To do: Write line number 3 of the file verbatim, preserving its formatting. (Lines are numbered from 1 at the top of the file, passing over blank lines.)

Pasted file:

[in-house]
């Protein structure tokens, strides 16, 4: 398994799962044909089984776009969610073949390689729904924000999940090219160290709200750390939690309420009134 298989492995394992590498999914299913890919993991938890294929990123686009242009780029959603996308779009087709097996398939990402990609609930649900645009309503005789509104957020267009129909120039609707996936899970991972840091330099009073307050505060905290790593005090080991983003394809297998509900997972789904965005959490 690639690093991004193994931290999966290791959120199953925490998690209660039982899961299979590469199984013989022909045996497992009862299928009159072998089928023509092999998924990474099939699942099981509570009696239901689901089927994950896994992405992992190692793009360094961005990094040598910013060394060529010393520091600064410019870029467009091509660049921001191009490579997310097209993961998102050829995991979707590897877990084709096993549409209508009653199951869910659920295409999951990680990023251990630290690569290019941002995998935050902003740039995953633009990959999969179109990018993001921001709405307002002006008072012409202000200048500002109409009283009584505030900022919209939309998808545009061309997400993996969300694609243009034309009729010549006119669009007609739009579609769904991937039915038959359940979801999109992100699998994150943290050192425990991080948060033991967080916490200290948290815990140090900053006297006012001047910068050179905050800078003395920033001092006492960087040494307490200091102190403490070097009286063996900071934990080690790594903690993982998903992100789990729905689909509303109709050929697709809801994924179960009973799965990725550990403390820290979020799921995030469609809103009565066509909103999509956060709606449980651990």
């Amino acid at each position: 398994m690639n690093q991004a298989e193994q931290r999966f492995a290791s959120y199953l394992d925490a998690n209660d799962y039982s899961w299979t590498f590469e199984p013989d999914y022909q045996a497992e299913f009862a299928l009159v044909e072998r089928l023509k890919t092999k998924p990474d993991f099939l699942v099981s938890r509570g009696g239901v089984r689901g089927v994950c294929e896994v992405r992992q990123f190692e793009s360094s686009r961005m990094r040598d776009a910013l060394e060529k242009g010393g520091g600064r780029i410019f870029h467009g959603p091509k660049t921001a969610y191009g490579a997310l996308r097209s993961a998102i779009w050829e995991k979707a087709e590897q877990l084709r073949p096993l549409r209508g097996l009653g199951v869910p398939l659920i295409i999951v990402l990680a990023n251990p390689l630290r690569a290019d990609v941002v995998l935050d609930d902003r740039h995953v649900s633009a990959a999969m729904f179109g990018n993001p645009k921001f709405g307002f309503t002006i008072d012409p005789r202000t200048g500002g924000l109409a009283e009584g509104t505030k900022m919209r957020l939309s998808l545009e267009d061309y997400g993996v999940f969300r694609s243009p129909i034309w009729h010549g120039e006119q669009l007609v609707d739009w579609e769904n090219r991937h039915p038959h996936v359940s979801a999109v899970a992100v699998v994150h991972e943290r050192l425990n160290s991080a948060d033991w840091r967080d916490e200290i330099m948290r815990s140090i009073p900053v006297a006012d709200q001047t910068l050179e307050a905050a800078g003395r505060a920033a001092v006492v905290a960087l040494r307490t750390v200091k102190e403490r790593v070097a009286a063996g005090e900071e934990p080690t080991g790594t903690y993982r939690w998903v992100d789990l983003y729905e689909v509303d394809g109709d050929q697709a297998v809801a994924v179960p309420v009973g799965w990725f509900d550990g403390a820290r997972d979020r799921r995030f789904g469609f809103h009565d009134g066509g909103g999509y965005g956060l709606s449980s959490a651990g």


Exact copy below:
């Amino acid at each position: 398994m690639n690093q991004a298989e193994q931290r999966f492995a290791s959120y199953l394992d925490a998690n209660d799962y039982s899961w299979t590498f590469e199984p013989d999914y022909q045996a497992e299913f009862a299928l009159v044909e072998r089928l023509k890919t092999k998924p990474d993991f099939l699942v099981s938890r509570g009696g239901v089984r689901g089927v994950c294929e896994v992405r992992q990123f190692e793009s360094s686009r961005m990094r040598d776009a910013l060394e060529k242009g010393g520091g600064r780029i410019f870029h467009g959603p091509k660049t921001a969610y191009g490579a997310l996308r097209s993961a998102i779009w050829e995991k979707a087709e590897q877990l084709r073949p096993l549409r209508g097996l009653g199951v869910p398939l659920i295409i999951v990402l990680a990023n251990p390689l630290r690569a290019d990609v941002v995998l935050d609930d902003r740039h995953v649900s633009a990959a999969m729904f179109g990018n993001p645009k921001f709405g307002f309503t002006i008072d012409p005789r202000t200048g500002g924000l109409a009283e009584g509104t505030k900022m919209r957020l939309s998808l545009e267009d061309y997400g993996v999940f969300r694609s243009p129909i034309w009729h010549g120039e006119q669009l007609v609707d739009w579609e769904n090219r991937h039915p038959h996936v359940s979801a999109v899970a992100v699998v994150h991972e943290r050192l425990n160290s991080a948060d033991w840091r967080d916490e200290i330099m948290r815990s140090i009073p900053v006297a006012d709200q001047t910068l050179e307050a905050a800078g003395r505060a920033a001092v006492v905290a960087l040494r307490t750390v200091k102190e403490r790593v070097a009286a063996g005090e900071e934990p080690t080991g790594t903690y993982r939690w998903v992100d789990l983003y729905e689909v509303d394809g109709d050929q697709a297998v809801a994924v179960p309420v009973g799965w990725f509900d550990g403390a820290r997972d979020r799921r995030f789904g469609f809103h009565d009134g066509g909103g999509y965005g956060l709606s449980s959490a651990g």